Business

Owner of Pyrex, CorningWare cooks up takeover of Instant Pot maker

The Canadian company that invented one of the most popular kitchen appliances in recent years is being bought by a U.S. company that has been making food storage and cooking containers for more than a century.

Instant Pot inventor Robert Wang will stay on with new larger company

Instant Pot founder and CEO Robert Wang will stay on with the company as chief innovation officer. (Idil Mussa/CBC)

The Canadian company that invented one of the most popular kitchen appliances in recent years is being bought by a U.S. company that has been making food storage and cooking containers for more than a century.

Kanata, Ont.-based Instant Brands, the creator of the Instant Pot pressure cooker, will merge with Corelle Brands, a U.S. company that owns food storage brands including Pyrex, CorningWare, SnapWare and Corelle in a deal announced Monday.

Created by former Nortel engineer Robert Wang, the Instant Pot has seen runaway success since its creation in 2009. It's one of the best selling items on Amazon, with more than $300 million in total sales, according to market research firm NPD Group.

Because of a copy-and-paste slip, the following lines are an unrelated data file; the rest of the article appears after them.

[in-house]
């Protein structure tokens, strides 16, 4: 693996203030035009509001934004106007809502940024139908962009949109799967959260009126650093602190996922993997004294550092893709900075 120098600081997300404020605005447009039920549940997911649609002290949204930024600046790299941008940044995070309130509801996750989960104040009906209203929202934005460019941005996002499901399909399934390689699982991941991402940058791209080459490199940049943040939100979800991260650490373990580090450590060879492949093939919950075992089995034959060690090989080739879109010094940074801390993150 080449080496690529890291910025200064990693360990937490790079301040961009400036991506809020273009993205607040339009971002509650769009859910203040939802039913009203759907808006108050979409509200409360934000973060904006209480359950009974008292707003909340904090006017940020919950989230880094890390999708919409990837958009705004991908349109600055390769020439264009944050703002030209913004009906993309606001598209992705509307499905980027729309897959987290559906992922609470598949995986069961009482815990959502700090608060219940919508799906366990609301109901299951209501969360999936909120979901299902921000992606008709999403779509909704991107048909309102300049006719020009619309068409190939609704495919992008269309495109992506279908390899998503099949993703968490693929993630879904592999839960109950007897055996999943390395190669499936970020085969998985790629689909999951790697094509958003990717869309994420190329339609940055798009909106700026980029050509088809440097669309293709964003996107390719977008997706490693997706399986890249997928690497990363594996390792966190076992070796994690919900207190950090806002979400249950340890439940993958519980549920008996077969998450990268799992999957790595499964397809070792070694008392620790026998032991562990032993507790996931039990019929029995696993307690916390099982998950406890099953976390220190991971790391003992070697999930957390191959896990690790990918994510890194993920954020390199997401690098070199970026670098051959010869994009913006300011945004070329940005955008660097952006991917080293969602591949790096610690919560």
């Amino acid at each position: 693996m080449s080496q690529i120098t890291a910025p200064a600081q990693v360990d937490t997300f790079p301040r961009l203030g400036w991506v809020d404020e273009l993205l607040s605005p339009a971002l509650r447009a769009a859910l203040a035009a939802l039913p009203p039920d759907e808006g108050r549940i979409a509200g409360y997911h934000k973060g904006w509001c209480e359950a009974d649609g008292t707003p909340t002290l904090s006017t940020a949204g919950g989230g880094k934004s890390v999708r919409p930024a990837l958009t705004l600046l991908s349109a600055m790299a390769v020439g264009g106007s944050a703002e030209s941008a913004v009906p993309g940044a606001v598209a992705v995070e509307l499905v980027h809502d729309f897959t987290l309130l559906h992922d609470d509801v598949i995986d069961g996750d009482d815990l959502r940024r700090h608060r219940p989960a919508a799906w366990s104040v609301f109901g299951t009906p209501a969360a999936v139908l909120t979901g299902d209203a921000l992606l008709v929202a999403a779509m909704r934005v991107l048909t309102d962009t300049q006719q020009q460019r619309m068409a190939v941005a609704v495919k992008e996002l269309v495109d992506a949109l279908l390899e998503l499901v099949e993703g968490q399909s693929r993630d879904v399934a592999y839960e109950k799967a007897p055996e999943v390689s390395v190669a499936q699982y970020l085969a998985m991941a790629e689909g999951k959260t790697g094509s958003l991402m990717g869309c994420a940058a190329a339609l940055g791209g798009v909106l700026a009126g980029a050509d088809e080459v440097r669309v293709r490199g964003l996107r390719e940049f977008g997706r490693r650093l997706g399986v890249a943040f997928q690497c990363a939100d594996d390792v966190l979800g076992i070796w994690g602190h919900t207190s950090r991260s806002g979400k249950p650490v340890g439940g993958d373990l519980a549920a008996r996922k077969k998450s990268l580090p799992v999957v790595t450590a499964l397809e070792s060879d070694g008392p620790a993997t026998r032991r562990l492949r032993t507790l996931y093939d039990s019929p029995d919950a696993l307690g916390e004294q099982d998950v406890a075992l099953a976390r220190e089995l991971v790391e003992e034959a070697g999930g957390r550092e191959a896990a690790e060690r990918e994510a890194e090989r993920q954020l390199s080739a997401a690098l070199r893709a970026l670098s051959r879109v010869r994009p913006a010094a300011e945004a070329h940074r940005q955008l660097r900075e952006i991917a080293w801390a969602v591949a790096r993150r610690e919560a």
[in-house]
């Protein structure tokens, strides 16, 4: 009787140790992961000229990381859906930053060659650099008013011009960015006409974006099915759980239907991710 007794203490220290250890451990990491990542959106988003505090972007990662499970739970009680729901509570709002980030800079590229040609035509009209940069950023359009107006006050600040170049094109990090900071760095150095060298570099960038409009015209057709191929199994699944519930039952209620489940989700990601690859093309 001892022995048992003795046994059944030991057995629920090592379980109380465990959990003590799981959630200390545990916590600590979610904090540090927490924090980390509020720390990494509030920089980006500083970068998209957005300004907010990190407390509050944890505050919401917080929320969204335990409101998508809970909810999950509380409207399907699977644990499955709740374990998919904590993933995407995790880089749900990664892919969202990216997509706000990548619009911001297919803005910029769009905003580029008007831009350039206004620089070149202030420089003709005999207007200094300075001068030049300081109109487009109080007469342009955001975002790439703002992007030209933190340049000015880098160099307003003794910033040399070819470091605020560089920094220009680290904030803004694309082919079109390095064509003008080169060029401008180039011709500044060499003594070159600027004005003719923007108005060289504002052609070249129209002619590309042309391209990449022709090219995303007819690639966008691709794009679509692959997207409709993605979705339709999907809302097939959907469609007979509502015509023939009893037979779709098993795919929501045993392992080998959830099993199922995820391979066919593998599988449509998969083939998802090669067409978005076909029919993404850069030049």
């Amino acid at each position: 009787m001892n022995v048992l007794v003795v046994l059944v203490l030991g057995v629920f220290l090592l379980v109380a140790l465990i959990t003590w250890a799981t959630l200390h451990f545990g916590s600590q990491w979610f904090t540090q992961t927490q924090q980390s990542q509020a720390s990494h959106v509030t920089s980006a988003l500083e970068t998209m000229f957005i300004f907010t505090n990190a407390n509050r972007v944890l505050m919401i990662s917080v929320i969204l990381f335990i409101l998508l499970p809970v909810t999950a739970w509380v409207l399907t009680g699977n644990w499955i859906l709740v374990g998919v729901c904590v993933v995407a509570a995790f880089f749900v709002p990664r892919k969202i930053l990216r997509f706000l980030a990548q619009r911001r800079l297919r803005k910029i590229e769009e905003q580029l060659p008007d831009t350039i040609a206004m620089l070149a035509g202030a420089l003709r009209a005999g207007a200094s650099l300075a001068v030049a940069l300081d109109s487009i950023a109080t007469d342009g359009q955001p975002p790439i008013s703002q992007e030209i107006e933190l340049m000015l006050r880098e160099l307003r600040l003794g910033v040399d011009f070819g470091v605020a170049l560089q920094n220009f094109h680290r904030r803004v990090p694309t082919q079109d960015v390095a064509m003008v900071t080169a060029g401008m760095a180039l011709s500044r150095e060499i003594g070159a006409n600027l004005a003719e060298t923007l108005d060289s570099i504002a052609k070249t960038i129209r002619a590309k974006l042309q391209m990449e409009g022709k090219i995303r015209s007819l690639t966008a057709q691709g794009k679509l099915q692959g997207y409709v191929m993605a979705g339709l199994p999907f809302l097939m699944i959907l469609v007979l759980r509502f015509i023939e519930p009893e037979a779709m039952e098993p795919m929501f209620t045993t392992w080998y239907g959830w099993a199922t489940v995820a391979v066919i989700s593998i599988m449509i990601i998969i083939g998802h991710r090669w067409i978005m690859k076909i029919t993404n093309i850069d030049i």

The small kitchen appliance does the work of a pressure cooker, slow cooker, rice cooker or steamer, all in one.

Corelle Brands, meanwhile, is a conglomerate that formed in 2017 with the purchase of a number of cookware brands such as Pyrex, which traces its roots back to 1915.

Financial details were not released, but the two companies said in a joint statement that the deal is expected to close this year. Citing unnamed sources close to the deal, The Wall Street Journal pegged the value of the combined company at roughly $2 billion US.

Wang will stay with the company as chief innovation officer, while Corelle CEO Ken Wilkes will stay on as CEO of the merged firm.

"We are thrilled to partner with a global market leader in Corelle Brands as we look to embark on our next chapter of strategic growth and expansion," Wang said in a statement.

Ken Wong, a faculty member at the Smith School of Business at Queen's University in Kingston, Ont., said the Canadian-made Instant Pot was a huge hit, but would need help to last.

"If you're an inventor looking for a ... hit, you're not going to do much better than the Instant Pot," he said in an interview. "But the problem is that one product and one success doesn't make you a company."

"It has the potential to be a one hit wonder," he said, which is why this deal could work for both sides.

Corelle will bring in sales and marketing expertise to help Instant Pot expand its business and to give the device's creator more leeway to try to come up with new products.

"He is first and foremost an inventor and this will let him invent to his heart's content," Wong said. "This gives them the potential to create a whole suite of products."

With files from Meegan Read

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